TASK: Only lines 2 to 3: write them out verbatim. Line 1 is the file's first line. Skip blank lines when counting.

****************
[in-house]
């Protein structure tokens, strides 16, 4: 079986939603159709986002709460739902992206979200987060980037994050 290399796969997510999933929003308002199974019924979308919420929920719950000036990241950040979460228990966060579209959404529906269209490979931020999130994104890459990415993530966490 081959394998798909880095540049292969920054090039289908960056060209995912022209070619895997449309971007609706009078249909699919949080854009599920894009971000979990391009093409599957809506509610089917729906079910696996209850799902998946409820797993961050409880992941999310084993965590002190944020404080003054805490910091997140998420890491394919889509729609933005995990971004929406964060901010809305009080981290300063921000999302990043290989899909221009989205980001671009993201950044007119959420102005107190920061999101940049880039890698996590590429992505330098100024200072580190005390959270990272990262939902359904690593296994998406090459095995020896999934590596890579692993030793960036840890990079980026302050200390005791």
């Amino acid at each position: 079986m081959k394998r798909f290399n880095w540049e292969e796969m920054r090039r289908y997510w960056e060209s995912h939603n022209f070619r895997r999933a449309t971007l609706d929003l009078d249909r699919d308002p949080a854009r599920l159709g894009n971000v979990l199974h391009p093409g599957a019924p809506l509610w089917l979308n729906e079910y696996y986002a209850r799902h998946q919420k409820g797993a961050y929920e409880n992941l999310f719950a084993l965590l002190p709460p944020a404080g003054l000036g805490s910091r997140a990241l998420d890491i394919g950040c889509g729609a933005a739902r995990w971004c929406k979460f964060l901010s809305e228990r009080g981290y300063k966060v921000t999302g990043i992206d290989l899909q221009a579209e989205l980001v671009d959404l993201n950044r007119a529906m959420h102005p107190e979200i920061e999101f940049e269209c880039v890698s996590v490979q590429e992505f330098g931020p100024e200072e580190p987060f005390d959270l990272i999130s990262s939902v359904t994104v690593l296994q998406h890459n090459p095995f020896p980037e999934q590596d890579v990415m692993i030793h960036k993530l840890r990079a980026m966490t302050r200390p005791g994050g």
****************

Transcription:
């Protein structure tokens, strides 16, 4: 079986939603159709986002709460739902992206979200987060980037994050 290399796969997510999933929003308002199974019924979308919420929920719950000036990241950040979460228990966060579209959404529906269209490979931020999130994104890459990415993530966490 081959394998798909880095540049292969920054090039289908960056060209995912022209070619895997449309971007609706009078249909699919949080854009599920894009971000979990391009093409599957809506509610089917729906079910696996209850799902998946409820797993961050409880992941999310084993965590002190944020404080003054805490910091997140998420890491394919889509729609933005995990971004929406964060901010809305009080981290300063921000999302990043290989899909221009989205980001671009993201950044007119959420102005107190920061999101940049880039890698996590590429992505330098100024200072580190005390959270990272990262939902359904690593296994998406090459095995020896999934590596890579692993030793960036840890990079980026302050200390005791």
């Amino acid at each position: 079986m081959k394998r798909f290399n880095w540049e292969e796969m920054r090039r289908y997510w960056e060209s995912h939603n022209f070619r895997r999933a449309t971007l609706d929003l009078d249909r699919d308002p949080a854009r599920l159709g894009n971000v979990l199974h391009p093409g599957a019924p809506l509610w089917l979308n729906e079910y696996y986002a209850r799902h998946q919420k409820g797993a961050y929920e409880n992941l999310f719950a084993l965590l002190p709460p944020a404080g003054l000036g805490s910091r997140a990241l998420d890491i394919g950040c889509g729609a933005a739902r995990w971004c929406k979460f964060l901010s809305e228990r009080g981290y300063k966060v921000t999302g990043i992206d290989l899909q221009a579209e989205l980001v671009d959404l993201n950044r007119a529906m959420h102005p107190e979200i920061e999101f940049e269209c880039v890698s996590v490979q590429e992505f330098g931020p100024e200072e580190p987060f005390d959270l990272i999130s990262s939902v359904t994104v690593l296994q998406h890459n090459p095995f020896p980037e999934q590596d890579v990415m692993i030793h960036k993530l840890r990079a980026m966490t302050r200390p005791g994050g």